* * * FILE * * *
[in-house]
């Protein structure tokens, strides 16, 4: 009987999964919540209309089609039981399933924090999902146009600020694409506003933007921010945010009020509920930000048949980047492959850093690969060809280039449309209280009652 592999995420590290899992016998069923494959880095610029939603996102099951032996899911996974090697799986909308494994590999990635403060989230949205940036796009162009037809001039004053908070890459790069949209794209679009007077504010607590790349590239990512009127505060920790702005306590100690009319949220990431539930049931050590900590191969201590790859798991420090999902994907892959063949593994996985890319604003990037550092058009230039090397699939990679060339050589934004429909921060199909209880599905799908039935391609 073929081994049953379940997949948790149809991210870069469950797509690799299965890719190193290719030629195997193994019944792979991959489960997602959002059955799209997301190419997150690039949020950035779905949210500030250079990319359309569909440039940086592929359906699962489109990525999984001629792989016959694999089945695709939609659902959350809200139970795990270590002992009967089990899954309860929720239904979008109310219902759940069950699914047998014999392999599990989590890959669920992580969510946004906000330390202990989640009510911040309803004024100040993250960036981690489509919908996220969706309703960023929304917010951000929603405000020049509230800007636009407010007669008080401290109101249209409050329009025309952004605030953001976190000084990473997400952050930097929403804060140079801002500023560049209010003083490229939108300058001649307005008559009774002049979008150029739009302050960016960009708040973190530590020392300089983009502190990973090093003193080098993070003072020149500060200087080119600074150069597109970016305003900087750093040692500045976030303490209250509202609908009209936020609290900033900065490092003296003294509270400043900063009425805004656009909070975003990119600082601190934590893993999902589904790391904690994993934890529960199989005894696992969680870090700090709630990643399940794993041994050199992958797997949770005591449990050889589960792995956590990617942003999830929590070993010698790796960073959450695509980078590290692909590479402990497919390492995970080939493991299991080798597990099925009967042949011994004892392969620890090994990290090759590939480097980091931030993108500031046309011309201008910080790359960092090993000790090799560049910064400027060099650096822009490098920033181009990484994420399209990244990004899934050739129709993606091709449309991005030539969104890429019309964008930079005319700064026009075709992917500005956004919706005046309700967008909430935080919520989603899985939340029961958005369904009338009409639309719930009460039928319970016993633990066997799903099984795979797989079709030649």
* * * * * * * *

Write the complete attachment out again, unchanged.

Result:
[in-house]
């Protein structure tokens, strides 16, 4: 009987999964919540209309089609039981399933924090999902146009600020694409506003933007921010945010009020509920930000048949980047492959850093690969060809280039449309209280009652 592999995420590290899992016998069923494959880095610029939603996102099951032996899911996974090697799986909308494994590999990635403060989230949205940036796009162009037809001039004053908070890459790069949209794209679009007077504010607590790349590239990512009127505060920790702005306590100690009319949220990431539930049931050590900590191969201590790859798991420090999902994907892959063949593994996985890319604003990037550092058009230039090397699939990679060339050589934004429909921060199909209880599905799908039935391609 073929081994049953379940997949948790149809991210870069469950797509690799299965890719190193290719030629195997193994019944792979991959489960997602959002059955799209997301190419997150690039949020950035779905949210500030250079990319359309569909440039940086592929359906699962489109990525999984001629792989016959694999089945695709939609659902959350809200139970795990270590002992009967089990899954309860929720239904979008109310219902759940069950699914047998014999392999599990989590890959669920992580969510946004906000330390202990989640009510911040309803004024100040993250960036981690489509919908996220969706309703960023929304917010951000929603405000020049509230800007636009407010007669008080401290109101249209409050329009025309952004605030953001976190000084990473997400952050930097929403804060140079801002500023560049209010003083490229939108300058001649307005008559009774002049979008150029739009302050960016960009708040973190530590020392300089983009502190990973090093003193080098993070003072020149500060200087080119600074150069597109970016305003900087750093040692500045976030303490209250509202609908009209936020609290900033900065490092003296003294509270400043900063009425805004656009909070975003990119600082601190934590893993999902589904790391904690994993934890529960199989005894696992969680870090700090709630990643399940794993041994050199992958797997949770005591449990050889589960792995956590990617942003999830929590070993010698790796960073959450695509980078590290692909590479402990497919390492995970080939493991299991080798597990099925009967042949011994004892392969620890090994990290090759590939480097980091931030993108500031046309011309201008910080790359960092090993000790090799560049910064400027060099650096822009490098920033181009990484994420399209990244990004899934050739129709993606091709449309991005030539969104890429019309964008930079005319700064026009075709992917500005956004919706005046309700967008909430935080919520989603899985939340029961958005369904009338009409639309719930009460039928319970016993633990066997799903099984795979797989079709030649």